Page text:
Place, publisher, year, edition, pages
Stockholm: KTH, 2008. p. xii, 52
Series
Trita-EE, ISSN 1653-5146 ; 2008:027
Keyword
Aurora
National Category
Fusion, Plasma and Space Physics
Identifiers
urn:nbn:se:kth:diva-4745 (URN)
Presentation
2008-05-23, Seminarierummet, Alfvenlaboratoriet, Teknikringen 31, Stockholm, 13:00
Opponent
Supervisors
Note
QC 20101109Available from: 2008-05-13 Created: 2008-05-13 Last updated: 2010-11-09Bibliographically approved
2. Multi-spectral analysis of fine scale aurora
Open this publication in new window or tab >>Multi-spectral analysis of fine scale aurora
2010 (English)Doctoral thesis, comprehensive summary (Other academic)
Abstract [en]

The Aurora Borealis is the visible manifestation of the complex plasma interaction between the solar wind and the Earth's magnetosphere and ionosphere. Ground based and in situ measurements demonstrate a prevalence of dynamic fine structure within auroral displays, with spatial scales down to tens of metres and time variations occurring on a fraction of a second.The fine-scale morphology is related to structuring of auroral currents and electric fields and detailed spatial, spectral and temporal observations of the aurora are crucial in understanding the electrodynamic processes taking place in the ionosphere and in its coupling to the magnetosphere.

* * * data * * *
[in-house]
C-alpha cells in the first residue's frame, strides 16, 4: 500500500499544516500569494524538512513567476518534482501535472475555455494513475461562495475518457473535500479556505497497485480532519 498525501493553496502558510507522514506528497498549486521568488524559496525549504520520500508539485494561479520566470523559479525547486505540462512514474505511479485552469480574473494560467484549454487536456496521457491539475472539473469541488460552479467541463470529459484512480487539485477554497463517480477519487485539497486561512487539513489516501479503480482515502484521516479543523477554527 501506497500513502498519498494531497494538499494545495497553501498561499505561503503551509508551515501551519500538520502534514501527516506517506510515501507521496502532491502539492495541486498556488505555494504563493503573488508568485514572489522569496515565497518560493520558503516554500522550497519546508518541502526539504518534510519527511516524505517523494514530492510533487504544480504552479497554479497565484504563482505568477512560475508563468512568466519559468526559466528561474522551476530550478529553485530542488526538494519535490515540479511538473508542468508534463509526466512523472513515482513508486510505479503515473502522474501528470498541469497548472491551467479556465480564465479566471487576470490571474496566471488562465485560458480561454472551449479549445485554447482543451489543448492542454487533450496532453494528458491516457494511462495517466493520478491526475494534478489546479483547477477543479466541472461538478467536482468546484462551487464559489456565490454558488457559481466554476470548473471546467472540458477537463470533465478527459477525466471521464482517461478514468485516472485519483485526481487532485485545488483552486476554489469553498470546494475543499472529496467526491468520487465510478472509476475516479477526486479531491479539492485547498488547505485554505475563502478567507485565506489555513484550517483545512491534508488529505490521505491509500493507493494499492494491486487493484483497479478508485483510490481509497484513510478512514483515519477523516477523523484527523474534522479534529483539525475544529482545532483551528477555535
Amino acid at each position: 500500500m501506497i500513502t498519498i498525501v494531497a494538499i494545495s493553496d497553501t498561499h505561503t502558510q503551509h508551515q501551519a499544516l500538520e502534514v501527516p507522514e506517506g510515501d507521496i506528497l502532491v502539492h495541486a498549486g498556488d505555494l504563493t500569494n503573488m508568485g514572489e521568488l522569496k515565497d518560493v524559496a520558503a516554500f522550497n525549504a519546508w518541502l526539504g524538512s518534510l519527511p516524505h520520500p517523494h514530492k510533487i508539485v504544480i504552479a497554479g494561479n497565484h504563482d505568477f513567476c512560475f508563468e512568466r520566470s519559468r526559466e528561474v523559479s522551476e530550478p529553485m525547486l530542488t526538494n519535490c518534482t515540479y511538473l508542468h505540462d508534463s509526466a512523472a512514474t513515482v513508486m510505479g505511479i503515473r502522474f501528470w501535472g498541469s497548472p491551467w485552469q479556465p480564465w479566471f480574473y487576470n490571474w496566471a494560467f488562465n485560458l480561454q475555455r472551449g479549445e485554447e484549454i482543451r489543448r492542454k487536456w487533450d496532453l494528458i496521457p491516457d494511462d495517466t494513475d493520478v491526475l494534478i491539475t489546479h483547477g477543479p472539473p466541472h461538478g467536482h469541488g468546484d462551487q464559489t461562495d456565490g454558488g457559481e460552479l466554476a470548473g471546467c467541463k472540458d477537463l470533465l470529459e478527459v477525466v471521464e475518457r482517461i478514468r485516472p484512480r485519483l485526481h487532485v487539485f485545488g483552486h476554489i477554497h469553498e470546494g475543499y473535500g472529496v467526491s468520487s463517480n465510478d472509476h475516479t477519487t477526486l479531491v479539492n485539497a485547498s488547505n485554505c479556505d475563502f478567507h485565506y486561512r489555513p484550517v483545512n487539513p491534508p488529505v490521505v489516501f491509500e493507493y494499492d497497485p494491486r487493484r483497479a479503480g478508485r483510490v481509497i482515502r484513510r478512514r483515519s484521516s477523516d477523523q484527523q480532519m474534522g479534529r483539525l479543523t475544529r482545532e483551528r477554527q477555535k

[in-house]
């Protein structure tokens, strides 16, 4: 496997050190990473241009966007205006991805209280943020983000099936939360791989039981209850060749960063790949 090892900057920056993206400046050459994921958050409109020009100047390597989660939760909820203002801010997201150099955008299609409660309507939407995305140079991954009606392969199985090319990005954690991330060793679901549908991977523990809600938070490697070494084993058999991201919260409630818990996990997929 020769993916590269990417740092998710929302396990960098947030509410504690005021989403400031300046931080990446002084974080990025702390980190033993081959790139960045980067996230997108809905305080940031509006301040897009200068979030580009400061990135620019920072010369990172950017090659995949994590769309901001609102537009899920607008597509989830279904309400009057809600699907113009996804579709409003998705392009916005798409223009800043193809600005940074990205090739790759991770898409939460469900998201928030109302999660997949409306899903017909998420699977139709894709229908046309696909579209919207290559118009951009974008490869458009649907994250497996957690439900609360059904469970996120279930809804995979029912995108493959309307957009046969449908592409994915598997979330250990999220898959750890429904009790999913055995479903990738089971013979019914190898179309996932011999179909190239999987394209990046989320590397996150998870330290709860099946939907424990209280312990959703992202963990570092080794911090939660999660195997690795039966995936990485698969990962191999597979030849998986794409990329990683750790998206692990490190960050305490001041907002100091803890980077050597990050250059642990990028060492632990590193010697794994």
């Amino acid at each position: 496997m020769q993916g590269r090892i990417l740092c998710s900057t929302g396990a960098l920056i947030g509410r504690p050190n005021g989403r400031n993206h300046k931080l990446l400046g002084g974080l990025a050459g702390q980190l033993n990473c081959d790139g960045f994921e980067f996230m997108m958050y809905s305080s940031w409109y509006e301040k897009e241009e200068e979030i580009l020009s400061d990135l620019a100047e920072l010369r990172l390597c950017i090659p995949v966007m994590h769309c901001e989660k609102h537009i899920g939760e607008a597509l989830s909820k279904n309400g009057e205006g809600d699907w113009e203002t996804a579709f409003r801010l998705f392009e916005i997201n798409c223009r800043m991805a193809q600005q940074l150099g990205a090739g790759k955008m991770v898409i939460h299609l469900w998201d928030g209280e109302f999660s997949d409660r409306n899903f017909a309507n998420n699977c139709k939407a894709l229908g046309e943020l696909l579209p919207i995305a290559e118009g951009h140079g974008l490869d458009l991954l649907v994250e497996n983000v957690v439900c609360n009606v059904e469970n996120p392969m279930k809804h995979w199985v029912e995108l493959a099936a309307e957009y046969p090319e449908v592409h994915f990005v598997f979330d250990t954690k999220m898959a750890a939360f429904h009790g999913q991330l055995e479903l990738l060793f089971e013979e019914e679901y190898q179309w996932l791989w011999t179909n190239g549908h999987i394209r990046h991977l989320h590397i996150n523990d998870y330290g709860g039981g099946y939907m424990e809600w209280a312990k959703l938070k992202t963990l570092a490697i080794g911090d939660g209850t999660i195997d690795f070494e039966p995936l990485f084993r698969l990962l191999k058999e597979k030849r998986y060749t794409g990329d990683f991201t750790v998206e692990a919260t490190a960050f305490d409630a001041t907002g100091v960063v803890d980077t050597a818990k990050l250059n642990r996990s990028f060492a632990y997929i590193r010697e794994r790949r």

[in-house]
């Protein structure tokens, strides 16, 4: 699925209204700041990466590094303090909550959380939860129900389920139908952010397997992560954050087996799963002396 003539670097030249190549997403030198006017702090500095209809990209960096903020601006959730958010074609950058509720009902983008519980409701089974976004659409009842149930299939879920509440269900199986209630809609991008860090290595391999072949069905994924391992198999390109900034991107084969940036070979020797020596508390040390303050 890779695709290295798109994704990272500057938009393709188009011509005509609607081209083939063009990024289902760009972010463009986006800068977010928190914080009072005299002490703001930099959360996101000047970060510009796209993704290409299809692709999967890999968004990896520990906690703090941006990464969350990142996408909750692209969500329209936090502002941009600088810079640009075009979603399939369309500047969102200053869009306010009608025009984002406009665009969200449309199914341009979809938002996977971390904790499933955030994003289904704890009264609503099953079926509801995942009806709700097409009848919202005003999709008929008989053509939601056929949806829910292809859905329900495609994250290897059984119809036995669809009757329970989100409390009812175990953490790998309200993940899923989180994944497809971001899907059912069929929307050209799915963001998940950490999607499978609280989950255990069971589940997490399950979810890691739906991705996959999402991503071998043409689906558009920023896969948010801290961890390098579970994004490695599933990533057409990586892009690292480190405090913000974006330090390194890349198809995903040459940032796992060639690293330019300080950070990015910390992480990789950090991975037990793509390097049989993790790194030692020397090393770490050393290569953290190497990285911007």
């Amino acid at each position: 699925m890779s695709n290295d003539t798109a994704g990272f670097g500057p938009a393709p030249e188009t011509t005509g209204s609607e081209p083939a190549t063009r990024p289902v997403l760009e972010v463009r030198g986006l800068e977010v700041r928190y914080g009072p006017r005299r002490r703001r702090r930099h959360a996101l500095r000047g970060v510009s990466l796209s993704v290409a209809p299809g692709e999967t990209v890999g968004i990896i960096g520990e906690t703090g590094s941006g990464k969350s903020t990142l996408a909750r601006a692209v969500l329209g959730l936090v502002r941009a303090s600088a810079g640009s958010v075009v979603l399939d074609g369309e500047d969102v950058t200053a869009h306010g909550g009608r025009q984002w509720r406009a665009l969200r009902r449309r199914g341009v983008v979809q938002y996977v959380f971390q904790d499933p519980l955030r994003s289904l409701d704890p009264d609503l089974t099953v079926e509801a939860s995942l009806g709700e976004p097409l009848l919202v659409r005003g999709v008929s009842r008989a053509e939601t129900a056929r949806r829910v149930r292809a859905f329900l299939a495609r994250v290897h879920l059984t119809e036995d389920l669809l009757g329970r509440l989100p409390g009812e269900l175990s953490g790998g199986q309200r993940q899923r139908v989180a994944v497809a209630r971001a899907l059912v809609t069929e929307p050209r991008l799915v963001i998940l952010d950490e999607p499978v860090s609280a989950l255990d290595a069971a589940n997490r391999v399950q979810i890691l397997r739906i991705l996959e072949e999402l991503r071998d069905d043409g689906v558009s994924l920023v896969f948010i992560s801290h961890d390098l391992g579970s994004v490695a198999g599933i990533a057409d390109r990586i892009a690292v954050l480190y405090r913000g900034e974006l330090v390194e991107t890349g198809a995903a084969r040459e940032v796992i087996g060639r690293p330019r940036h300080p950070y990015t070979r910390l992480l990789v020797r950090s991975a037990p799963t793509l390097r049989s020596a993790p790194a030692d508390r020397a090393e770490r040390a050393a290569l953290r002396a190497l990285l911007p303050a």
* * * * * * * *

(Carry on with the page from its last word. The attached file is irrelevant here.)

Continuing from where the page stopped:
In this thesis, the low-light optical instrument ASK (Auroral Structure and Kinetics) is used to image small-scale structures in the aurora at very high spatial and temporal resolution. ASK is a multi-spectral instrument, imaging the aurora in three selected emissions simultaneously. This provides information on the energy of the precipitating electrons. The SIF (Spectrographic Imaging Facility) instrument has been used in conjunction with ASK, to give a more complete picture of the spectral characteristics of the aurora, and to determine the degree of contaminating emissions present in the same spectral interval as the emission lines observed by ASK.